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Though Ozzie Newsome didn’t get to experience the glory of the Browns of old, he did earn some postseason chances with the team which is more than the players who have competed for Cleveland over the last 27 years. Actually, just three playoff games would trump that number, and he was part of three playoff wins alone. He was hard-working and revolutionized the tight end position with his athletic style. He never missed a game for the Browns, and then was given a front office job after his retirement in ‘91. Luckily for him, the team moved to Baltimore and he was a key developer in the Ravens’ Super Bowl run in 2000, earning his promotion to the team’s General Manager – the first African-American to hold that position in the NFL. He loved the Browns so much he followed them to Baltimore; there are husbands and wives who won’t even do that for their spouses.

14 Hated: Earnest Byner

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Earnest Byner is on this list for one reason: The Fumble. Truth be told, he may have enjoyed his time as a Brown because he was an awesome running back on a really good offense. However, one play can change everything for everyone. Byner had an amazing AFC Championship game before fumbling close to the goal line against the Broncos with about a minute left, securing Denver’s trip to the Super Bowl instead of possibly heading into overtime. He was devastated, the whole city of Cleveland was disappointed (what’s new?). After the following season he was traded to the Redskins. What’s with all these Cleveland-Washington connections? This worked out nicely because he scored a touchdown in a very important game with the Redskins, helping them win Super Bowl XXVI. Redemption? Perhaps. He became a Brown for one more year before the franchise move to Baltimore (he’s more comfortable in Maryland I guess).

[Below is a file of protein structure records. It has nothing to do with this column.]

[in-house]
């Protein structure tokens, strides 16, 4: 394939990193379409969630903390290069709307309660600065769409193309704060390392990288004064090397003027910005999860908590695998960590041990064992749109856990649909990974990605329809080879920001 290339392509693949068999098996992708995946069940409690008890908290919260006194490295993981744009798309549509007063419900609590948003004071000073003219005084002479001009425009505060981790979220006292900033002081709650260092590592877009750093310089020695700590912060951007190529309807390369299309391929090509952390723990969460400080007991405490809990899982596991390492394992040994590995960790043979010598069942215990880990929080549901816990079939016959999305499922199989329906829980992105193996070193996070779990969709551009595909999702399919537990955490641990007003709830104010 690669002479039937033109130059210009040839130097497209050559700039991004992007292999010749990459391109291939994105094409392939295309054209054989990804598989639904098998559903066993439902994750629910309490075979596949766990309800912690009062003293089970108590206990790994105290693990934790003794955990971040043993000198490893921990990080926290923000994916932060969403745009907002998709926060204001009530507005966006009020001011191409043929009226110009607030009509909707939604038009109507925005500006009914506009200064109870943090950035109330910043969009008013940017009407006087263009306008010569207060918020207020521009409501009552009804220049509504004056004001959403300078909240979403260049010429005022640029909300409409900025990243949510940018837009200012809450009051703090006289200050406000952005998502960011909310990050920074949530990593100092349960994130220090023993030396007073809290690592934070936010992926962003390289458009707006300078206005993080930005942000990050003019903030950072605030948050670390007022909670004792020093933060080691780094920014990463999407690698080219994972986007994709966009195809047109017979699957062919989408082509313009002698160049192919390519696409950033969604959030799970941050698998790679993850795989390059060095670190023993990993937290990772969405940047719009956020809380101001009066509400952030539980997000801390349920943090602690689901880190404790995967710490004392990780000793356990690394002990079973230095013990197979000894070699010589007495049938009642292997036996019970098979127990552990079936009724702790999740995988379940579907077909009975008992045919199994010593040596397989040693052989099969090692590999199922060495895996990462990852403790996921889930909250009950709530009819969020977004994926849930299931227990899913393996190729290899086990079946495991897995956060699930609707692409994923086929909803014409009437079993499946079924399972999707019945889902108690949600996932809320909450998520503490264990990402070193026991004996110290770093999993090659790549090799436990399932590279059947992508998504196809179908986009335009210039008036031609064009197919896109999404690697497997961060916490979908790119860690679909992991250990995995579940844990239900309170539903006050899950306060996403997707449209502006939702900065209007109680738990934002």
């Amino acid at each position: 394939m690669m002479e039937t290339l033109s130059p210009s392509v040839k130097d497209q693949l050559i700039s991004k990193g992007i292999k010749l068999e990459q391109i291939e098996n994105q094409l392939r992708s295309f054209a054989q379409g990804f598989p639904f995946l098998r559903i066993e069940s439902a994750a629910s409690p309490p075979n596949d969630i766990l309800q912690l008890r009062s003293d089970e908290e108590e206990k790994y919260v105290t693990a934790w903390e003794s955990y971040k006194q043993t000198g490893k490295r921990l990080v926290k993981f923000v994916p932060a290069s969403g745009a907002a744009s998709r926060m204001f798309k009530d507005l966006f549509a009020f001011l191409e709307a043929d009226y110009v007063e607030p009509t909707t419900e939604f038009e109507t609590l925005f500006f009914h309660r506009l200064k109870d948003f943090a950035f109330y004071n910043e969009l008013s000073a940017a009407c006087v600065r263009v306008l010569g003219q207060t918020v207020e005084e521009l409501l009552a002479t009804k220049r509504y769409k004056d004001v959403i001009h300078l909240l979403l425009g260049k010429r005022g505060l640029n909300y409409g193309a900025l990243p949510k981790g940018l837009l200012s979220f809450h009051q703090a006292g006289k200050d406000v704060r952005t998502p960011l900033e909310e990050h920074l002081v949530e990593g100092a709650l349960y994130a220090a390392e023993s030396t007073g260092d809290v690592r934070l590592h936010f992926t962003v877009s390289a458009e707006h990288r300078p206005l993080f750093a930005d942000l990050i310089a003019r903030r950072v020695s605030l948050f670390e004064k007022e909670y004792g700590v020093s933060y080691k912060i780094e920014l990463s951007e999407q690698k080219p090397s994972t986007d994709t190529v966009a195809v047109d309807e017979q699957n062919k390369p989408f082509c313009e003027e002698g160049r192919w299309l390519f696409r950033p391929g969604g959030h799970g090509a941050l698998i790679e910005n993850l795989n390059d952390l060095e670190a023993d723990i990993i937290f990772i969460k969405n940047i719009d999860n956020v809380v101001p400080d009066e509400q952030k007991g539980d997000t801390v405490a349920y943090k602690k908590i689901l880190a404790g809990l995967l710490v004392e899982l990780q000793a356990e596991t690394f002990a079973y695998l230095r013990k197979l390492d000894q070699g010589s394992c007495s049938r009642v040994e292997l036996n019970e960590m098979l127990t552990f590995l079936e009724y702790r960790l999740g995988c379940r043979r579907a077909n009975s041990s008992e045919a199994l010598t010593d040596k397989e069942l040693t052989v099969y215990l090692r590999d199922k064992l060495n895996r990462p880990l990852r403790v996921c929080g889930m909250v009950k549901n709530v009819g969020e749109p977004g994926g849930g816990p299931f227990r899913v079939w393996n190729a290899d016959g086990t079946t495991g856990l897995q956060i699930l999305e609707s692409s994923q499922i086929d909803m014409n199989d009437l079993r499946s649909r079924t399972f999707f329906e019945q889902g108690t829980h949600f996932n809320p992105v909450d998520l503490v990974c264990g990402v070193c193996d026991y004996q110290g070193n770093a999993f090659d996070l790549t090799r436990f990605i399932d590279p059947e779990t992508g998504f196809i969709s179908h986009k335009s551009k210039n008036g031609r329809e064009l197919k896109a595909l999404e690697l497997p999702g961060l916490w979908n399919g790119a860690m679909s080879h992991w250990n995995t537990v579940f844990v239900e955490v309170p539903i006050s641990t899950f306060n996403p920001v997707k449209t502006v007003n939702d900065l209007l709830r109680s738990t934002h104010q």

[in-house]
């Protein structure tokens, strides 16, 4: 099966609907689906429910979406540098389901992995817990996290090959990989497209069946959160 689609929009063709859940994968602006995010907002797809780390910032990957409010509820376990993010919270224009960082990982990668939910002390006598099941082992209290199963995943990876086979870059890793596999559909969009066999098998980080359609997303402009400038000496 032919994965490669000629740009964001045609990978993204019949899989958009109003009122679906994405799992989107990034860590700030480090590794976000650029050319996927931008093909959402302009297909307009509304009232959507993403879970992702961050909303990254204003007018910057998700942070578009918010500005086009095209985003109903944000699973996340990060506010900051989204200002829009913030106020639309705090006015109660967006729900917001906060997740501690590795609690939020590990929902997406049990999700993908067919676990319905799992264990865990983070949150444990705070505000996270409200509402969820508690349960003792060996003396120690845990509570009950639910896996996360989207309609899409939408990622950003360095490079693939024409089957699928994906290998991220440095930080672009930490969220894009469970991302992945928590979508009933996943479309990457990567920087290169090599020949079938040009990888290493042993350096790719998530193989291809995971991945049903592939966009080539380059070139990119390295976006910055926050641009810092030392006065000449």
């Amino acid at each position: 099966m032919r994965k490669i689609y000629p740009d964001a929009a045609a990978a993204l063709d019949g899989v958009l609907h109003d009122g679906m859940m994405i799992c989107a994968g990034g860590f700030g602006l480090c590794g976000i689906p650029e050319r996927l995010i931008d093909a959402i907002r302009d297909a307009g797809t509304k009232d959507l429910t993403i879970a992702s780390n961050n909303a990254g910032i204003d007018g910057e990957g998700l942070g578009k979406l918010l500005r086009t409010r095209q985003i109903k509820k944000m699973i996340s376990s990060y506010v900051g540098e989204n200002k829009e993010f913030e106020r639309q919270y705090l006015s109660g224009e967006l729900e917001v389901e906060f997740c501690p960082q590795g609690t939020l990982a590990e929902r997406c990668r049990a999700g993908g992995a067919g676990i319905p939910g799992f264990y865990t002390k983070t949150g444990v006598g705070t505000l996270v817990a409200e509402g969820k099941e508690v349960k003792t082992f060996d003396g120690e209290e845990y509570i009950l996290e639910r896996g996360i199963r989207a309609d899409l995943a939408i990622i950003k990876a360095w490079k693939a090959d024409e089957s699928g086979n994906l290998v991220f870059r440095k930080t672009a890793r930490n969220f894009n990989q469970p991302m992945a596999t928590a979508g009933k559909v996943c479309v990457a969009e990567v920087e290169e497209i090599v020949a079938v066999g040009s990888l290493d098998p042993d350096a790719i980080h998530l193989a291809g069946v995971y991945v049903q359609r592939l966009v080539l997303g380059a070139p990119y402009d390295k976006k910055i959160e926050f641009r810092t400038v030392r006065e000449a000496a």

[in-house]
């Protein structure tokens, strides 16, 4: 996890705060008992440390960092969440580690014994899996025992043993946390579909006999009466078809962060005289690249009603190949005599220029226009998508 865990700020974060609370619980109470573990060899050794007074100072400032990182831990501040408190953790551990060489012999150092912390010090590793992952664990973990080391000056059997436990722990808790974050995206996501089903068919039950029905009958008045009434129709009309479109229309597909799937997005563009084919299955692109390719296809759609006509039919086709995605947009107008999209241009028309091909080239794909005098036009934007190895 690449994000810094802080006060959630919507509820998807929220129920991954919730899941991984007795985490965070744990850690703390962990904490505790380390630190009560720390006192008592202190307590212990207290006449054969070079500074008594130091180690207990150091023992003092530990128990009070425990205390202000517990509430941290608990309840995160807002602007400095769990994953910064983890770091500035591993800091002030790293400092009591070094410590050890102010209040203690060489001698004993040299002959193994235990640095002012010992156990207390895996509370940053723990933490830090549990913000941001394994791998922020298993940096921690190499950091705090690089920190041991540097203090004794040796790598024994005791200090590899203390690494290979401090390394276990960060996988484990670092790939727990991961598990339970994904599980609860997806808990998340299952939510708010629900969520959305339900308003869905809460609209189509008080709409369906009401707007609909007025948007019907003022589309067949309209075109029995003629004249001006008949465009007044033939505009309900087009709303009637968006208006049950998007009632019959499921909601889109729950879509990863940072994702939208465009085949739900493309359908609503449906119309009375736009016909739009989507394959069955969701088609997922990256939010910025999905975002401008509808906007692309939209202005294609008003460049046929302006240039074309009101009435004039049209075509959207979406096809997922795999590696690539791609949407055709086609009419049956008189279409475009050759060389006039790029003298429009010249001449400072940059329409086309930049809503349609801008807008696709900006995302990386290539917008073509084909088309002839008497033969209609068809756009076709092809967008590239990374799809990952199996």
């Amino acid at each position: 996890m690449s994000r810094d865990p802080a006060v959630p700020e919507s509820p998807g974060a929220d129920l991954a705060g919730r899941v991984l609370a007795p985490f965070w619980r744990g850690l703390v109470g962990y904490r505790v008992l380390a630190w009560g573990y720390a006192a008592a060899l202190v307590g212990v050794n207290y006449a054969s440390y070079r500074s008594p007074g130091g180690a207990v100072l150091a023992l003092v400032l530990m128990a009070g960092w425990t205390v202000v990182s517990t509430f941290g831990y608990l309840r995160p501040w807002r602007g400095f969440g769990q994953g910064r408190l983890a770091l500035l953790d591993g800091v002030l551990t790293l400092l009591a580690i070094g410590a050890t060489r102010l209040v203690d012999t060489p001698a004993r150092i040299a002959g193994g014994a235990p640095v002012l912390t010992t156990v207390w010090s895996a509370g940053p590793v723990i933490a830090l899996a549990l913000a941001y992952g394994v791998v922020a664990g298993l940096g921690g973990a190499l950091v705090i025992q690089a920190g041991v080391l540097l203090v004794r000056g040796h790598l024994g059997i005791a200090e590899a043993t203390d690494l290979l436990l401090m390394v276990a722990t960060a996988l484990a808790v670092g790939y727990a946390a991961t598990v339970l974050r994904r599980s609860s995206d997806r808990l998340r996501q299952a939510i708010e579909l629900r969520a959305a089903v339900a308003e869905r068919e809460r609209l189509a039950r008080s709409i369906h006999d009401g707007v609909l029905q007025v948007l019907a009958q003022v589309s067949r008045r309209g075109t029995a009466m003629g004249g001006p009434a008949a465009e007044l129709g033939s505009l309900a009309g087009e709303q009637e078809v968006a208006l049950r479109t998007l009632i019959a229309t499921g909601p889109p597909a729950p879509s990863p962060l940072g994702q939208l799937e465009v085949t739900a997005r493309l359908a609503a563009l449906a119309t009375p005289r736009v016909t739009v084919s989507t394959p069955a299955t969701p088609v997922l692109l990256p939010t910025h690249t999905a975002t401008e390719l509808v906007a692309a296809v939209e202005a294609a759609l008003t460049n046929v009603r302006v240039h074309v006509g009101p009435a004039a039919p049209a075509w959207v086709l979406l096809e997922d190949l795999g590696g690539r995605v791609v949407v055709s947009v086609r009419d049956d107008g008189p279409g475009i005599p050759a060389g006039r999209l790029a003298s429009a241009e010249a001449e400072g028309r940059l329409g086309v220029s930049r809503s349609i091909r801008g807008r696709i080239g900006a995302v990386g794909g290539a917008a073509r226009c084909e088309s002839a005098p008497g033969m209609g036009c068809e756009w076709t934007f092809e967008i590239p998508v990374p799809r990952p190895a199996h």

13 Loved: Gene Hickerson

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Gene Hickerson was a Hall of Fame offensive lineman for the Browns. A great blocker, athletic, and the fastest for a man his size, but didn’t receive the Canton honor until he was near-death which has been a sour topic in Cleveland for quite some time. The man loved the franchise, playing in 15 seasons and only missing one due to a broken leg. I guess that’s a legitimate reason. However, playing for the same team for that long is something amazing, especially in comparison to the modern way of doing things in the NFL. To prove his importance to the team, the year after he retired, the Browns had their first losing season in the team’s history. That’s right, you read that correctly. Now they’re just waiting for someone to retire so they can have a winning season… anyone, please retire! Why wouldn’t Hickerson love the franchise after never experiencing a losing season? I'm sure he played a large part in that accomplishment.

12 Hated: Josh Gordon

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Is this a Cleveland problem or a Josh Gordon problem? At Baylor he got busted for marijuana twice, eventually losing his spot on the team. Luckily, he received a second chance by being drafted by the Browns in the 2012 Supplementary Draft. After a great rookie season he once again showed his talent. Then, he violated the NFL’s substance-abuse policy. After an even better sophomore season he proved how amazing of a receiver he was. Then, he was charged with a DUI. Then, he violated the NFL’s substance-abuse policy again. Then, he violated team rules. Then, he violated the NFL’s substance-abuse policy again again. What is this dude’s problem, seriously? Maybe he was depressed that he was a Brown because rather than taking advantage of his second, third, fourth, and fifth chances, he would rather sell used cars or not have a job altogether.

11 Loved: Bernie Kosar